generation from the two generators and that the market price of generation from the two generators and that the market price of
electricity $\pi$ is never below 15 \euro/MWh and averages 20 electricity $\pi$ is never below 15 \euro/MWh and averages 20
\euro/MWh. \euro/MWh.
...@@ -120,7 +120,7 @@ electricity $\pi$ is never below 15 \euro/MWh and averages 20 ...@@ -120,7 +120,7 @@ electricity $\pi$ is never below 15 \euro/MWh and averages 20
\paragraph{Problem V.2 \normalsize (duration curves and generation investment).}~\\ \paragraph{Problem V.2 \normalsize (duration curves and generation investment).}~\\
%===================================================================== %=====================================================================
Let us suppose that demand is inelastic. The demand-duration curve is given by $Q=1000-1000z$. Suppose that there is a choice between coal and gas generation plants with a variable cost of 2 and 12~\euro/MWh, together with load-shedding at 1012\euro/MWh. The fixed costs of coal and gas generation are 15 and 10~\euro/MWh, respectively. Let us suppose that demand is inelastic. The demand-duration curve is given by $D=1000-1000z$. Suppose that there is a choice between coal and gas generation plants with a variable cost of 2 and 12~\euro/MWh, together with load-shedding at 1012\euro/MWh. The fixed costs of coal and gas generation are 15 and 10~\euro/MWh, respectively.
\begin{enumerate}[(a)] \begin{enumerate}[(a)]
\item Describe the concept of a screening curve and how it helps to determine generation investment, given a demand-duration curve. \item Describe the concept of a screening curve and how it helps to determine generation investment, given a demand-duration curve.
......
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"\n", "\n",
"**Classic screening curve analysis for generation investment**\n", "**Classic screening curve analysis for generation investment**\n",
"\n", "\n",
"Let us suppose that demand is inelastic. The demand-duration curve is given by $Q=1000-1000z$. Suppose that there is a choice between coal and gas generation plants with a variable cost of 2 and 12 €/MWh, together with load-shedding at 1012 €/MWh. The fixed costs of coal and gas generation are 15 and 10 €/MWh, respectively." "Let us suppose that demand is inelastic. The demand-duration curve is given by $D=1000-1000z$. Suppose that there is a choice between coal and gas generation plants with a variable cost of 2 and 12 €/MWh, together with load-shedding at 1012 €/MWh. The fixed costs of coal and gas generation are 15 and 10 €/MWh, respectively."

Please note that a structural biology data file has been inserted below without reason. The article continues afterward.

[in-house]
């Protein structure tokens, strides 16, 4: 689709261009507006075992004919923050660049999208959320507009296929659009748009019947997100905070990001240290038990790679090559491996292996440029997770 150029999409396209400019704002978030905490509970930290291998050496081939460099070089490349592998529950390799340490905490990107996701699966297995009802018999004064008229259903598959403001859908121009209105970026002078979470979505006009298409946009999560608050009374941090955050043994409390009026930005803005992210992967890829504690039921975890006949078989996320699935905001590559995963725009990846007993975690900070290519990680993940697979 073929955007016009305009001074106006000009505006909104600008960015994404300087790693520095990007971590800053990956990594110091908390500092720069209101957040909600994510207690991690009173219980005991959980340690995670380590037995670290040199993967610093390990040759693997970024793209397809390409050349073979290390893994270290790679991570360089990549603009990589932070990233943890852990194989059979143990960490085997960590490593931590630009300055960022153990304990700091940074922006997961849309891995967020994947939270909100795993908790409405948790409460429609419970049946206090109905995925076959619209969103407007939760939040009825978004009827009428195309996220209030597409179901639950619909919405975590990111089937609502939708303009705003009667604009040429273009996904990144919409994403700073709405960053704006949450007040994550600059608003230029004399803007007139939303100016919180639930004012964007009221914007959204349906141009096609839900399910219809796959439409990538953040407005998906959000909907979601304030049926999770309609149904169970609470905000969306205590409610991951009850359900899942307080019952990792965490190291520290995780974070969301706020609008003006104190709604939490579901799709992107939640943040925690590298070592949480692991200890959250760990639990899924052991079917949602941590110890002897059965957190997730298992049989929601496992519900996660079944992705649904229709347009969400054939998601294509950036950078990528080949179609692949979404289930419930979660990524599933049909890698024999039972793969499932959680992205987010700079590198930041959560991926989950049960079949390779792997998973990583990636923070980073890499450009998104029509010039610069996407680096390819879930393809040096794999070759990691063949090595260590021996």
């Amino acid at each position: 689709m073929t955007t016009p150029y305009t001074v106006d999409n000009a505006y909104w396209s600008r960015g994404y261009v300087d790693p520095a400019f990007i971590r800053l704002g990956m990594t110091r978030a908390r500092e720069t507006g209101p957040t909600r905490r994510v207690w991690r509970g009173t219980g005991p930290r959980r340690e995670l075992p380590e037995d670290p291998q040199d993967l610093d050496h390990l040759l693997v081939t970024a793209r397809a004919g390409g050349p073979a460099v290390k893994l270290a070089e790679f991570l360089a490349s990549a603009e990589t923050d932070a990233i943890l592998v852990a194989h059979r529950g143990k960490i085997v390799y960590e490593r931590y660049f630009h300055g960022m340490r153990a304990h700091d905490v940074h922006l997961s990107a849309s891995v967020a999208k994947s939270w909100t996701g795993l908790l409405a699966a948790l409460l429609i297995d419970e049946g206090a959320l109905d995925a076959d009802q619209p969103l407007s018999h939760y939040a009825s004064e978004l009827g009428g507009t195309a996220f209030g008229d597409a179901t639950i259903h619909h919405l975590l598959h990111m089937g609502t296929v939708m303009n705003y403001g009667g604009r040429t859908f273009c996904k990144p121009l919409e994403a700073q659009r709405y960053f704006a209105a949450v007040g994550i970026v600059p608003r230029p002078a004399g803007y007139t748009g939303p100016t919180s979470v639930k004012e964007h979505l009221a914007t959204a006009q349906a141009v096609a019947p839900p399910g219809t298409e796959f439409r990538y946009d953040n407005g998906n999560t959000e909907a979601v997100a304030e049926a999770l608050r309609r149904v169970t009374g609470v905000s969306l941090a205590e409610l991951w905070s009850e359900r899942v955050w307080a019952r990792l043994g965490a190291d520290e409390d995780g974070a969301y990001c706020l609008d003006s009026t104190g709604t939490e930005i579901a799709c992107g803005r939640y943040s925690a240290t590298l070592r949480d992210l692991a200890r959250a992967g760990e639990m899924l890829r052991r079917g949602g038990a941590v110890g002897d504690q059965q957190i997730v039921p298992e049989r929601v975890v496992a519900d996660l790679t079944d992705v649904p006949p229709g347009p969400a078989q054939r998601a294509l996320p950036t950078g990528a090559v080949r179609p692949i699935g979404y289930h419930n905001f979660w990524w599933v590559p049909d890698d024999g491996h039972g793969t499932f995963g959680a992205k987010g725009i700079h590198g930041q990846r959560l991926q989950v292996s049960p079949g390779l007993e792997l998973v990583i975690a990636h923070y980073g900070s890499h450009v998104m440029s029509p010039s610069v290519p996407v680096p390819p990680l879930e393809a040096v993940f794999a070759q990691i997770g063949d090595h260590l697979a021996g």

] ]
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%===================================================================== %=====================================================================
Two generators are connected to the grid by a single transmission Two generators are connected to the grid by a single transmission
line (with no electrical demand on their side of the transmission line). A single company owns both the generators and the transmission line. Generator 1 has a linear cost curve $C(q) = 5 q$ [\euro/h] and a capacity of 300~MW and Generator 2 has a linear cost curve $C(q) = 10 q$ [\euro/h] and a capacity of 900~MW. The transmission line has a capacity of 1000~MW. Suppose the demand in the grid is always high enough to absorb the line (with no electrical demand on their side of the transmission line). A single company owns both the generators and the transmission line. Generator 1 has a linear cost curve $C(g) = 5 g$ [\euro/h] and a capacity of 300~MW and Generator 2 has a linear cost curve $C(g) = 10 g$ [\euro/h] and a capacity of 900~MW. The transmission line has a capacity of 1000~MW. Suppose the demand in the grid is always high enough to absorb the
generation from the two generators and that the market price of generation from the two generators and that the market price of
electricity $\pi$ is never below 15 \euro/MWh and averages 20 electricity $\pi$ is never below 15 \euro/MWh and averages 20
\euro/MWh. \euro/MWh.
...@@ -133,38 +133,38 @@ electricity $\pi$ is never below 15 \euro/MWh and averages 20 ...@@ -133,38 +133,38 @@ electricity $\pi$ is never below 15 \euro/MWh and averages 20
owned the transmission line, he could take the congestion revenue for owned the transmission line, he could take the congestion revenue for
himself. himself.